I guess my point was that you can avoid that kind of thing altogether just by using CSS that will render the same across all browsers. I don’t think it’s a good thing to encourage different styles for IE6, 7, 8 and 9.
A good CSS developer can get their CSS to work exactly the same in IE7-9 and all the other in-use browsers. The only browser that should need “hacks” or conditionals is IE6, and maybe the odd hack/conditional for IE7.
Below is my personal answer.
* tag or @import?
I generally have 1 link in the html code, and the rest is via import in css.
* Should I use a reset?
* Should I use a CSS framework?
* Multi-line or single-line declaration blocks?
* Hacks or conditional comments?
Tried to avoid both, but if I have to chose, conditional comments.
* ID or class?
They’re two different things and as you continue to write codes, you will tend to see the pattern that some only exist once per page whereas others may have multiple instances. Really, I dont think this is something one should ponder over. My rule of thumb is ID unless you need multiple instances.
* Should the tag be my container?
This depends on the type of designs you’re doing. Generally, the less markup, the better. If you cant get it working in the body tag, then create your own div container.
* Margins or padding?
This is like the ID vs Class question. They both have their usage and they both serve different purposes. If you want consistent indent in a block, you apply padding to the parent class for example.
* Shorthand or longhand?
Short hand most of the time.
* Fluid-width or fixed-width?
Fluid if possible.
* Pixels, ems, or percentages?
Mixed of em and percentages. If I need to be exact, only then will I use pixel.
* “Clearfix” or “overflow:hidden/auto” to clear floats?
I havent come across this much, but I’ve been using clear more than overflow:hidden.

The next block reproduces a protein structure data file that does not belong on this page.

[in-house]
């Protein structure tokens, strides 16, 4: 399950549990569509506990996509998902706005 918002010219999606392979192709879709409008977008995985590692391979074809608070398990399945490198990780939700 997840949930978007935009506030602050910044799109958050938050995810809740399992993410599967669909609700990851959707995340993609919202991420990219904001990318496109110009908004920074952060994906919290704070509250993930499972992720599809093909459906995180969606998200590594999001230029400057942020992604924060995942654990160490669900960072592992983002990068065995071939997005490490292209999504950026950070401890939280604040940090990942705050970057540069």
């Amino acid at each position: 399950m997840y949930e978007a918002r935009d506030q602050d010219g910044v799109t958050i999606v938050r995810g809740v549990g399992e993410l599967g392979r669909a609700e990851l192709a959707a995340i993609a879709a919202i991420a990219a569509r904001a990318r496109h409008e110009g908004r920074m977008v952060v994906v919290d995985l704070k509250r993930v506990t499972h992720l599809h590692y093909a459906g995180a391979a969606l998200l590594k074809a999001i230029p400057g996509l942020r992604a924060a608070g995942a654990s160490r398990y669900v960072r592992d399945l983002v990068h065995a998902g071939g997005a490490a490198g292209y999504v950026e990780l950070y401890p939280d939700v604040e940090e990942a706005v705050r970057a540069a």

* Should I use a larger font stack?
Have not come across this situation yet.
* Should I use min- and max-based properties like “min-width” and “max-height”?
Yes, I use these quite often in my code.
* Should I indent my declaration blocks to match the HTML indentation?
I tend to have them at the same indent level unless I am using @media
* How often should I insert a comment?
This is quite subjective. I insert comments on where I think is necessary.
OK here are the correct answers ;)
link tag or @import?
– In development, use whichever is easiest for you. In production, obviously you just need one link tag with one CSS file, to avoid too many HTTP requests.
Hacks or conditional comments?
– If you have to use anything, conditional comments. Hack are awful and completely unnecessary.
ID or class?
I somewhat agree with the link vs @import, however, a possible alternative is to HTTP cache your css.
I use a reset.css file and i @import it at the beginning of my css. giving this file a longer cache time would minimise the need to re-fetch it by the browser.
This is essentially the reason why I kept common styles in classes, while anything specific in IDs. One of the practical examples I have been working on is to have a class calls form-container, which stores generic styles for my xhtml forms, while IDs such as #login-form are being used to specify fixed width, etc.
I understand that while you can duplicate this with another class such as .login-form, and specify your div to be class=”form-container login-form”, but why re-inventing the wheel when you can just use the ID for that exact purpose?
IMO, CSS follows the rule of “less is more”. If I can restrict my css to target only a specific portion of a page, then I’ll gladly do it.